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On another note, because—hey, this world is crazy (and how lucky am I to have had even one lovely summer day?)—I thought it was worth saying explicitly, like, out loud:

I do stand for love. I do stand against hate. I do stand against anyone who espouses supremacy over another human being. My grandparents fought the Nazis. My great grands emigrated from Poland to get away from the Nazis. In my work, in my family, and in my life, I’m intolerant of intolerance, and moving away from fear and paranoia is my default state. Thanks for reading. Thanks for being a member of the human race!

3 Things

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106 Degrees: Last Thursday, the afternoon cranked up to 106 degrees. Due to that—and the wildfire smoke, the day took on a dreamy quality. Ungodly heat, plus red smokey skies and a white-hot sun hanging in the hazy air. After work, we all cruised the Columbia in Josh’s boat. It was cooler out on the water and felt very far away from Portland. The Portland Riviera, maybe? We swam and sunned as the sun dipped, turning the sky all sorts of florescents as it went.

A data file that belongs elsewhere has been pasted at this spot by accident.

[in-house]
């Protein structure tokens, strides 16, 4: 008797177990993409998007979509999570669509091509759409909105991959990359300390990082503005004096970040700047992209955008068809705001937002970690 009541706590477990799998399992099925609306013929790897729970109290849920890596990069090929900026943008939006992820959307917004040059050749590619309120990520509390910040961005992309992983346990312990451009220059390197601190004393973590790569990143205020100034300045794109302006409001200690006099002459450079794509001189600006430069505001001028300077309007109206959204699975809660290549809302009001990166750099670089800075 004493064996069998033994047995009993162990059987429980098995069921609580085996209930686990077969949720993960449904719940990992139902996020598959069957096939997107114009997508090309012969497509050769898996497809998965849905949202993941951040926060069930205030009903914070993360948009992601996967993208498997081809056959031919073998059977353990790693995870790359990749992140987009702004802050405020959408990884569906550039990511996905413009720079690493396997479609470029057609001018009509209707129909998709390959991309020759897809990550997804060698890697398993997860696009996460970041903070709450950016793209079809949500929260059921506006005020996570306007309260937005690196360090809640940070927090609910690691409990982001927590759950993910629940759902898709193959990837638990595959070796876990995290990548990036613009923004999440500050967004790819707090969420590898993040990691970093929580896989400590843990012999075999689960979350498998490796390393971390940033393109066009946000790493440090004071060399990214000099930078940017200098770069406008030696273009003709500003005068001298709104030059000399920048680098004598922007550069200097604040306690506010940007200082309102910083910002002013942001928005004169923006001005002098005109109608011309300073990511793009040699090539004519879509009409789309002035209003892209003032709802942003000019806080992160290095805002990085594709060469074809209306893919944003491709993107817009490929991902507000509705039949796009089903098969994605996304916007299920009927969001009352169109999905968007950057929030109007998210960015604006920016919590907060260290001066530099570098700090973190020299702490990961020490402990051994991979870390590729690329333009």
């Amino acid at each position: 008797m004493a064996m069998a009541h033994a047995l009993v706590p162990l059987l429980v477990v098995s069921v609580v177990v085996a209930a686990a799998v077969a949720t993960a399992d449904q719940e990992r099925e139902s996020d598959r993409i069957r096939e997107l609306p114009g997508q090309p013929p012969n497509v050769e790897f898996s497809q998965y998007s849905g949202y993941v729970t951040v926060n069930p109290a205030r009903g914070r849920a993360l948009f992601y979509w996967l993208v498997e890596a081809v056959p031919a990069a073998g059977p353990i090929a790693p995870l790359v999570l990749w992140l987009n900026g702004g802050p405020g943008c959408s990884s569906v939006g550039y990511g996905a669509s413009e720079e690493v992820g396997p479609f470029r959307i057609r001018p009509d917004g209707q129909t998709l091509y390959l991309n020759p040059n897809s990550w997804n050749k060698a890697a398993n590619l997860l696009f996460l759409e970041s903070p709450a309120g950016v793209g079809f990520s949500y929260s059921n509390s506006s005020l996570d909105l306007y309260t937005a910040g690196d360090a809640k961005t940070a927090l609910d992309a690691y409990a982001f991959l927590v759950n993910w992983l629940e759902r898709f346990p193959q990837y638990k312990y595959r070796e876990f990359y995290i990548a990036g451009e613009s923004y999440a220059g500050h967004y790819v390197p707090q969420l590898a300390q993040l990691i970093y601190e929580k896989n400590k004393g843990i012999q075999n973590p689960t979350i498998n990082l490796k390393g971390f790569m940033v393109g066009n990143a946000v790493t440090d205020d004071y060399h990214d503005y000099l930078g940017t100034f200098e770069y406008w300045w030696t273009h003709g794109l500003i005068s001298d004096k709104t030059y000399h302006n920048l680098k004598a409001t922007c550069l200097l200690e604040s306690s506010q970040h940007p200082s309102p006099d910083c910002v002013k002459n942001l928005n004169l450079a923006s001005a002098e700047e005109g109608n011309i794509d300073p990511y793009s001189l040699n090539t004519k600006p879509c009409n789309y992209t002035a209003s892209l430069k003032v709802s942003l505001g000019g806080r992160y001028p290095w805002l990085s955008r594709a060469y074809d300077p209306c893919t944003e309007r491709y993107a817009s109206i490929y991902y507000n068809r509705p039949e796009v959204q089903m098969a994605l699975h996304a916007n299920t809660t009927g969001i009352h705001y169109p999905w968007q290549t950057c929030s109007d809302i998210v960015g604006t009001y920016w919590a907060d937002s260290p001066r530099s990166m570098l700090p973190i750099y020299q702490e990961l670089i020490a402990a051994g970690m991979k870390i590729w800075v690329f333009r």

Green sauce at ChickPeaDX: For your falafel—a verdant cilantro elixir with the zing of life. You see, on the sticky eve of day like one million of the disgusting heat, you need zing.

Pup days of summer: Watched over Bhalu the puppy for a day. He brought happiness (and pee!) into the house. It was great. I forced him into my lap where he squirmed and licked everything. He was a little monster. The wild fuzz on his ears looked like metal-band hair, which reminded me of Lefty (RIP) and my eyes got all misty.

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Canada Mega Post